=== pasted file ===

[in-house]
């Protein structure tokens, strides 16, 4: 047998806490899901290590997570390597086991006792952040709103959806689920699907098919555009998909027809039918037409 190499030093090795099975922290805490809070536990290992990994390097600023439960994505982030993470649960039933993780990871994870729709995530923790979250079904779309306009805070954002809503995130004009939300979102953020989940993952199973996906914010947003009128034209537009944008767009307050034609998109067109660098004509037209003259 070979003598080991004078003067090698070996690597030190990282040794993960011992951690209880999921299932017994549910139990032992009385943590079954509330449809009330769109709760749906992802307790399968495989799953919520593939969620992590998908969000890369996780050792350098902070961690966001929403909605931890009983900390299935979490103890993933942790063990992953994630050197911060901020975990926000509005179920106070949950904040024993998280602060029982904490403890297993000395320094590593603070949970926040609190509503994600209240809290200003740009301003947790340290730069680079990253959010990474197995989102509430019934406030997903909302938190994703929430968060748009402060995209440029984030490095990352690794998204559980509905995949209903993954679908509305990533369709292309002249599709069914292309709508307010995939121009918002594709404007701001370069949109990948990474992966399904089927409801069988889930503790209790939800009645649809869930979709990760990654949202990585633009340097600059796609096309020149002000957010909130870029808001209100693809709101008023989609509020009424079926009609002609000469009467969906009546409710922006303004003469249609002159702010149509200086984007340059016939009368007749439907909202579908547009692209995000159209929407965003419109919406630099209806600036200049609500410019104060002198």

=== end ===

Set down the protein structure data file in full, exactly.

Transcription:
[in-house]
């Protein structure tokens, strides 16, 4: 047998806490899901290590997570390597086991006792952040709103959806689920699907098919555009998909027809039918037409 190499030093090795099975922290805490809070536990290992990994390097600023439960994505982030993470649960039933993780990871994870729709995530923790979250079904779309306009805070954002809503995130004009939300979102953020989940993952199973996906914010947003009128034209537009944008767009307050034609998109067109660098004509037209003259 070979003598080991004078003067090698070996690597030190990282040794993960011992951690209880999921299932017994549910139990032992009385943590079954509330449809009330769109709760749906992802307790399968495989799953919520593939969620992590998908969000890369996780050792350098902070961690966001929403909605931890009983900390299935979490103890993933942790063990992953994630050197911060901020975990926000509005179920106070949950904040024993998280602060029982904490403890297993000395320094590593603070949970926040609190509503994600209240809290200003740009301003947790340290730069680079990253959010990474197995989102509430019934406030997903909302938190994703929430968060748009402060995209440029984030490095990352690794998204559980509905995949209903993954679908509305990533369709292309002249599709069914292309709508307010995939121009918002594709404007701001370069949109990948990474992966399904089927409801069988889930503790209790939800009645649809869930979709990760990654949202990585633009340097600059796609096309020149002000957010909130870029808001209100693809709101008023989609509020009424079926009609002609000469009467969906009546409710922006303004003469249609002159702010149509200086984007340059016939009368007749439907909202579908547009692209995000159209929407965003419109919406630099209806600036200049609500410019104060002198």